Despite these contentions, this court adheres to its prior ruling. The existence of an injunctive remedy against the FAA does not have any bearing on the need for a compensatory damages remedy against the individual defendants. Equitable relief addresses the wrong in an entirely different manner. Plaintiff seeks relief not just from future interference with his employment rights, but also for past violations of constitutional and civil rights. Bush does not foreclose a federal employee from pursuing a Bivens remedy whenever his injury arises from personnel actions. Bush involved a demotion for which Congress had constructed an elaborate remedial system to handle an employee's complaint. 462 U.S. at 388, 103 S. Ct. at 2416-17. The prohibited personnel practices here fit into no such scheme. Further, the fact that the MSPB had before it the prohibited personnel practices as well as the removal action itself does not create a single "bundle" of claims which are all now precluded by Bush. The MSPB appeal was dismissed when plaintiff's removal was rescinded by defendants. Plaintiff has had no meaningful opportunity for review of his constitutional claims regarding the alleged prohibited personnel practices. As noted in Pope v. Bond I, to the extent that plaintiff was required to allow the OSC an initial opportunity to examine his retaliation claims regarding transfer and harassment, it is apparent ultimately that OSC did investigate such complaints and find that they were unsubstantiated. Pope v. Bond I, at 712; Complaint, para. 192. Borrell and its progeny support the idea that a federal whistleblower must be provided with a meaningful remedy against the government when his rights are violated, whether it be damages or injunctive relief. Plaintiff is now properly before this court regarding these allegedly improper personnel practices.
B. Statute of Limitations
When no federal statute of limitations governs the period of repose for actions brought under the Civil Rights Acts or under the rationale of Bivens, a federal court must look to the limitations period applicable to the most nearly analogous state cause of action. Hobson v. Wilson, 237 U.S. App. D.C. 219, 737 F.2d 1, 32 (D.C. Cir. 1984), cert. denied, sub nom. Brennan v. Hobson, 470 U.S. 1084, 105 S. Ct. 1843, 85 L. Ed. 2d 142 (1985). For the same general reasons that § 1983 claims are best characterized as personal injury claims, Wilson v. Garcia, 471 U.S. 261, 105 S. Ct. 1938, 1947-48, 85 L. Ed. 2d 254 (1985), plaintiff's § 1985 and Bivens claims are also best characterized as personal injury claims. Hobson v. Brennan, 625 F. Supp. 459 (D.D.C. 1985) (Oberdorfer, J.). The problems that concerned Congress in passing § 1985 and those that gave rise to Bivens ' causes of action basically sound in tort. While some aspects of plaintiff's claims may appear more in the nature of defamation (which often carries a shorter time limitation under state law than other torts), for the same reasons of uniformity espoused in Wilson, this court utilizes a more simple, broad characterization of the claims. On this basis, the three-year residual limitation period provided in 4 D.C. Code Ann. § 12-301(8) controls this case inasmuch as the alleged conspiracy was centered in Washington, D.C.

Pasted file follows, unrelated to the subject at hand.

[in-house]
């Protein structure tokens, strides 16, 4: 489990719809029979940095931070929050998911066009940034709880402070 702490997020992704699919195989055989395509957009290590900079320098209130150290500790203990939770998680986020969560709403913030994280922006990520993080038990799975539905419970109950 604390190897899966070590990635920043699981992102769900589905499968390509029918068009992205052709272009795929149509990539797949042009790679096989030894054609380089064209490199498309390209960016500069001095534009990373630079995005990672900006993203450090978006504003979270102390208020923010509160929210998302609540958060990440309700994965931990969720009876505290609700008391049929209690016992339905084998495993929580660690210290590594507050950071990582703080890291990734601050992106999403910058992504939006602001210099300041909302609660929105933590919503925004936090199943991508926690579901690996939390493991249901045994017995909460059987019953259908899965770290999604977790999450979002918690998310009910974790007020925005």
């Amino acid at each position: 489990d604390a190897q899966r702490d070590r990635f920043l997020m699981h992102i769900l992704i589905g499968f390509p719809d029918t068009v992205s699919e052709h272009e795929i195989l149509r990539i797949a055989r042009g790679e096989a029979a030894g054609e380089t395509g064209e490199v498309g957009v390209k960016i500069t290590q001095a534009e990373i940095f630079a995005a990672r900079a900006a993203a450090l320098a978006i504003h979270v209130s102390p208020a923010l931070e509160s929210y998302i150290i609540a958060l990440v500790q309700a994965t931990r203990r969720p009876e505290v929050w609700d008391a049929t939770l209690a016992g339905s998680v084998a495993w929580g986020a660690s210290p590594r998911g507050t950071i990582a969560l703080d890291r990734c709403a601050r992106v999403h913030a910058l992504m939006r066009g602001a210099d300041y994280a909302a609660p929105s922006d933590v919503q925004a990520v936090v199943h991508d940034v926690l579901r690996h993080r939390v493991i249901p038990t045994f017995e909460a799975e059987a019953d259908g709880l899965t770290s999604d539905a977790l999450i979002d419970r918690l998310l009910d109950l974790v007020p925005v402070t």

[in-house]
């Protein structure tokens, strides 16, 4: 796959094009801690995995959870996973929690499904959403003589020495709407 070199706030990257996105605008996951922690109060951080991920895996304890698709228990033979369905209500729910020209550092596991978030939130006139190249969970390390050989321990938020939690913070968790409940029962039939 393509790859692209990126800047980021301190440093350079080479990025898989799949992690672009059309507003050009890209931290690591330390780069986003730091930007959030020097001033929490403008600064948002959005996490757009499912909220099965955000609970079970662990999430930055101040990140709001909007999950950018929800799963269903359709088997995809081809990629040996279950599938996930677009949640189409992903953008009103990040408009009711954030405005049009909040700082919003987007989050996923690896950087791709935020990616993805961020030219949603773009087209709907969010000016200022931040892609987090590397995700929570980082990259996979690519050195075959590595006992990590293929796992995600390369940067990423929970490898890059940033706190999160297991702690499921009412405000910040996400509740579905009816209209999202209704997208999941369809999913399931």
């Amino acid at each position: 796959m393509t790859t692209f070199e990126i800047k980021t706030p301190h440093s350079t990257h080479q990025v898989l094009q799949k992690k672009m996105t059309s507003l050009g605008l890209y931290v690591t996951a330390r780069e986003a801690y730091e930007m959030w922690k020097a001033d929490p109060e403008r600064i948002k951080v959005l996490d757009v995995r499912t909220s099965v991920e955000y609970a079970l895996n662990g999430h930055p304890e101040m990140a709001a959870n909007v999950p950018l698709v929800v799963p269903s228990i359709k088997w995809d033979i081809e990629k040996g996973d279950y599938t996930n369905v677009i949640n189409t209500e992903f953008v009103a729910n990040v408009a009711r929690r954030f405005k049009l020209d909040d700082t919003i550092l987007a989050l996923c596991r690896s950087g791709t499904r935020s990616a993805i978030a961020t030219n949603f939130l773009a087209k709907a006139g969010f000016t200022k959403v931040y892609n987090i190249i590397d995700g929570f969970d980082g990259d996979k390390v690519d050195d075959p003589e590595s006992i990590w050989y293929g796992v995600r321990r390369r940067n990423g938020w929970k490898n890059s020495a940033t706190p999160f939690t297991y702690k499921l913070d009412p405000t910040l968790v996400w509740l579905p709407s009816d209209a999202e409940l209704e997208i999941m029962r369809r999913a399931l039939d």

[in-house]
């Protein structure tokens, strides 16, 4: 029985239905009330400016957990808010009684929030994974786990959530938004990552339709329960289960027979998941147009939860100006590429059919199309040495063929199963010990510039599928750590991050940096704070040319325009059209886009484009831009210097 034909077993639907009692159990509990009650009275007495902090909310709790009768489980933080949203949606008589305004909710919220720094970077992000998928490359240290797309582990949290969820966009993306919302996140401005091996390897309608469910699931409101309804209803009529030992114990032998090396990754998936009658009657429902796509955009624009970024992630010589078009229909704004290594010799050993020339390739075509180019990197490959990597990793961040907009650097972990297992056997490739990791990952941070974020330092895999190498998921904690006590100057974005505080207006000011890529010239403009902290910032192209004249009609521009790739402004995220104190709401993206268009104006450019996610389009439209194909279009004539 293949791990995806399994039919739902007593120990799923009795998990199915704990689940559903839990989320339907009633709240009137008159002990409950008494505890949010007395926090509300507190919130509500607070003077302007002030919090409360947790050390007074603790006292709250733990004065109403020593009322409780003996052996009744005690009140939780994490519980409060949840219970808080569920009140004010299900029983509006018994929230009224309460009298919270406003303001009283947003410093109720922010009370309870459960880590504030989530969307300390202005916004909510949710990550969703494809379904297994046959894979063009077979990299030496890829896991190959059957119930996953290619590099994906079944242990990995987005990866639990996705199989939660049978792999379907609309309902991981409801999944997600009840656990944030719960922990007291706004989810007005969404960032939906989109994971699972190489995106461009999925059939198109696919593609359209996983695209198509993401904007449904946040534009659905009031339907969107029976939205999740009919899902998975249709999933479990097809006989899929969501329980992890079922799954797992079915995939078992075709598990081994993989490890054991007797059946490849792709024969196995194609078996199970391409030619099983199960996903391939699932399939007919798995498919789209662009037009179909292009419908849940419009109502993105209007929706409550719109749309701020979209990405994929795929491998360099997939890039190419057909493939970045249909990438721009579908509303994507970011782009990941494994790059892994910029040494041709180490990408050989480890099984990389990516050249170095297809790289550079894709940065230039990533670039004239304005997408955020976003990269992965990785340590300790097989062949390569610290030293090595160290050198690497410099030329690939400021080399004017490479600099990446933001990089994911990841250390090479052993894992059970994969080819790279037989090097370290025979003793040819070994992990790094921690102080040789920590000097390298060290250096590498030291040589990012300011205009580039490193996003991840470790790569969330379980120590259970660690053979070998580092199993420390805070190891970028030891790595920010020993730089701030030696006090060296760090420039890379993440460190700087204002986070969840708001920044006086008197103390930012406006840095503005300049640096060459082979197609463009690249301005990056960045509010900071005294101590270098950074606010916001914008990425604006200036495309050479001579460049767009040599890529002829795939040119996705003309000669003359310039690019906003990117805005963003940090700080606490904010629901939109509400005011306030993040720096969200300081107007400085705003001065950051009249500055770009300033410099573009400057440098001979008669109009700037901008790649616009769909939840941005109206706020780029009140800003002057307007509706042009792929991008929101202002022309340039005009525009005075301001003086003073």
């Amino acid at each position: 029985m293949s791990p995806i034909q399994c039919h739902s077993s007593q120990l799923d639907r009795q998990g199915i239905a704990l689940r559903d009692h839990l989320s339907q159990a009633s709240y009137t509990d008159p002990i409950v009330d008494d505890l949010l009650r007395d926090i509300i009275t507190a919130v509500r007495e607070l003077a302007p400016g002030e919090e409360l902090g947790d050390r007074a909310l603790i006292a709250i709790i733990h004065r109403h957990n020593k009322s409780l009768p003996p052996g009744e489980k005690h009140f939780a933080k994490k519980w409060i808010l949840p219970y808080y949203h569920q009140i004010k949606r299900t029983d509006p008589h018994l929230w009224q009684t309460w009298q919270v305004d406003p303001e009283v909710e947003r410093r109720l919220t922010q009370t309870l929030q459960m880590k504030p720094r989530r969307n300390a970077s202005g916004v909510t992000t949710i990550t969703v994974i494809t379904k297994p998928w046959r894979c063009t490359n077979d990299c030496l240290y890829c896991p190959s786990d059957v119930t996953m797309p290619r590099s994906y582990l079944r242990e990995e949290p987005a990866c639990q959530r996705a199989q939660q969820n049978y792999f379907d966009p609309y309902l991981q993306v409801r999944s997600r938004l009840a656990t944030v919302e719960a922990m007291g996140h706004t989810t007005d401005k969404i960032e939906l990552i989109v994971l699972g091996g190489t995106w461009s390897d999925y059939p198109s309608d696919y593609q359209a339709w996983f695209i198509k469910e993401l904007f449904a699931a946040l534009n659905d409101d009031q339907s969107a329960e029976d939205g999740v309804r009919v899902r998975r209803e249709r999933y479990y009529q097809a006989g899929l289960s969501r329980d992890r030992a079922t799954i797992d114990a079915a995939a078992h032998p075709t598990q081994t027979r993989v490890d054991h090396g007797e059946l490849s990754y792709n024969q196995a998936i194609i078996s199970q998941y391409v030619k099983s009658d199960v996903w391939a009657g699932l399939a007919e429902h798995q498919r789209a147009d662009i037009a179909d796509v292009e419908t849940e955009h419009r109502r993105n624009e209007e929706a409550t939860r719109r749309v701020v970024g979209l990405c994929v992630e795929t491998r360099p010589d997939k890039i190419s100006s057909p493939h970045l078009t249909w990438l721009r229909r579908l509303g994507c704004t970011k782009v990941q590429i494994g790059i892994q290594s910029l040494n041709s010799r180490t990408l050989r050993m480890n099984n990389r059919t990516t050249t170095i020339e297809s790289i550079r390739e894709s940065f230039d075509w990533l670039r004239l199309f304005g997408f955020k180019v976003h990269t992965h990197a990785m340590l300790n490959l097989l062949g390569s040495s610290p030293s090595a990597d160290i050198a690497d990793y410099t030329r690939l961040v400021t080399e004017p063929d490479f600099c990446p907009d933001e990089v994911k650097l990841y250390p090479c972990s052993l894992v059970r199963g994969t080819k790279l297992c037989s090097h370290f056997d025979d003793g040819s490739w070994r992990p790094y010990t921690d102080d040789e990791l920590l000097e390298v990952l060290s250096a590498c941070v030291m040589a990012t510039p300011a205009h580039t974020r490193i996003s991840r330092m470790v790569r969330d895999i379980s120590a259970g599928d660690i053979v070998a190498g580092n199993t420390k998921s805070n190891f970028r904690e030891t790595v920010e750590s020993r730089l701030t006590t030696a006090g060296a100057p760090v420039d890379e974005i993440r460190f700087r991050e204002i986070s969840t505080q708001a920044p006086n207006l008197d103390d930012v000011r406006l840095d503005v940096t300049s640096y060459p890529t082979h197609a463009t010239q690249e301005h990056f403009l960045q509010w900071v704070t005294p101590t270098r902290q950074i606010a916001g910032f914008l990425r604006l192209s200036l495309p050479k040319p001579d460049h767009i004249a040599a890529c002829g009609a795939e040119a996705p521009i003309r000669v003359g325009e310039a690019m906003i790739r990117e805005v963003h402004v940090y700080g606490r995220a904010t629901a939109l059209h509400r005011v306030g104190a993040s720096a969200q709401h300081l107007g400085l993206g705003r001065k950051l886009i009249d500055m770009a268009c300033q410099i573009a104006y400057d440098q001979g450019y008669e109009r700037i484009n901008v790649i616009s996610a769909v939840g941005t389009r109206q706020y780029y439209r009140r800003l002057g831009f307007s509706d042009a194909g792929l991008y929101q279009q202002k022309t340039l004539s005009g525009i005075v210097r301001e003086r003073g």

The original complaint was filed on September 19, 1984. The law in this circuit is that the limitations period for bringing a "civil damages action for conspiracy runs separately from each overt act that is alleged to cause damage to the plaintiff." Lawrence v. Acree, 215 U.S. App. D.C. 16, 665 F.2d 1319, 1324 (D.C. Cir. 1981). All alleged acts committed on or after September 19, 1981 in furtherance of the alleged conspiracy state timely causes of action. The new claims filed by plaintiff through amendment of the complaint on January 28, 1986 fit within this tolling period because they relate back to the original complaint within the meaning of Federal Rules of Civil Procedure Rule 15(c). See Pope v. Bond II. The newly-added defendants are also subject to this tolling period because where a plaintiff brings an action against a government agency, Rule 15(c) specifically provides that the two notice requirements of the rule are satisfied with respect to the addition of agency defendants. Rule 15(c) states:
The delivery or mailing of process to the United States Attorney . . . or an agency . . . who would have been a proper defendant if named, satisfies (the notice requirements) with respect to . . . any agency or ...